Ultra-precision-milling of silicon by means of single crystal diamond tools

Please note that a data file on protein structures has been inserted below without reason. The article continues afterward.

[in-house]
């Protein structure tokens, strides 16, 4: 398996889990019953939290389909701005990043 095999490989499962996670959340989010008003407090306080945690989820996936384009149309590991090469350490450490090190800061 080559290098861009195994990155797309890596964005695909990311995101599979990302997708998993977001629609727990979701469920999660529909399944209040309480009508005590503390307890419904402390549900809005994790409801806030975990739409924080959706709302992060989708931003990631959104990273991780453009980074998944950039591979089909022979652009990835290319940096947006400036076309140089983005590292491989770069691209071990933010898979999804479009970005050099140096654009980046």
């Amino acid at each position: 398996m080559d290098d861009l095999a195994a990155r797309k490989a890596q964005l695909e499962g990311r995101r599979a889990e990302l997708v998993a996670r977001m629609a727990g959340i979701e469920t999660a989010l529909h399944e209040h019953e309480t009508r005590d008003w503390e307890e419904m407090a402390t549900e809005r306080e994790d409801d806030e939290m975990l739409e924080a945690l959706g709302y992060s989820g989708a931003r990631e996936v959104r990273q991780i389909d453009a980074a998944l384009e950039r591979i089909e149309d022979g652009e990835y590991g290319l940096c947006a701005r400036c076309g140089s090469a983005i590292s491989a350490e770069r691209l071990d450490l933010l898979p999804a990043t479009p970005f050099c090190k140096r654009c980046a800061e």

Silicon is an important material often employed on most of micro-electro mechanical systems (MEMS), integrated circuits, micro-chips, and micro-fluidic devices. Therefore, strategies and process parameters to machine those planar 2.5-D geometries of silicon are essential. Moreover, silicon belongs to the group of hard-brittle materials, which means that it is very likely to originate cracks during the milling operations as a result of the intermittent interaction of the cutting edge and the silicon surface. Besides, the machining of silicon results on severe tool wear. The ductile-brittle transition and tool wear reduction of the silicon-milling are aspects still not completely investigated. Consequently, this paper aims at finding the proper parameter range for ductile ultra-precision milling (UP-milling) of 2.5-D silicon geometries employing single crystal diamond cutting tools. Furthermore,the evaluation the tool wear after the process is a crucial part of the investigations. In order to fulfil such knowledge gap, single groove experiments are proposed. The milling process to generate those grooves is monitored by means of force measurements. Also, surface aspects of the machined grooves are measured through white light interferometry (WLI). For evaluating tool wear, dry UP-milling investigations are conducted and images of the cutting edges are taken by means of a scanning electron microscope (SEM). The experiments show that the machining of silicon is feasible and the ductile material removal is possible. Moreover, the process forces Fpr generated by the UP-milling process of single crystal silicon are able to be employed for monitoring and avoid the transition from ductile to brittle material removal.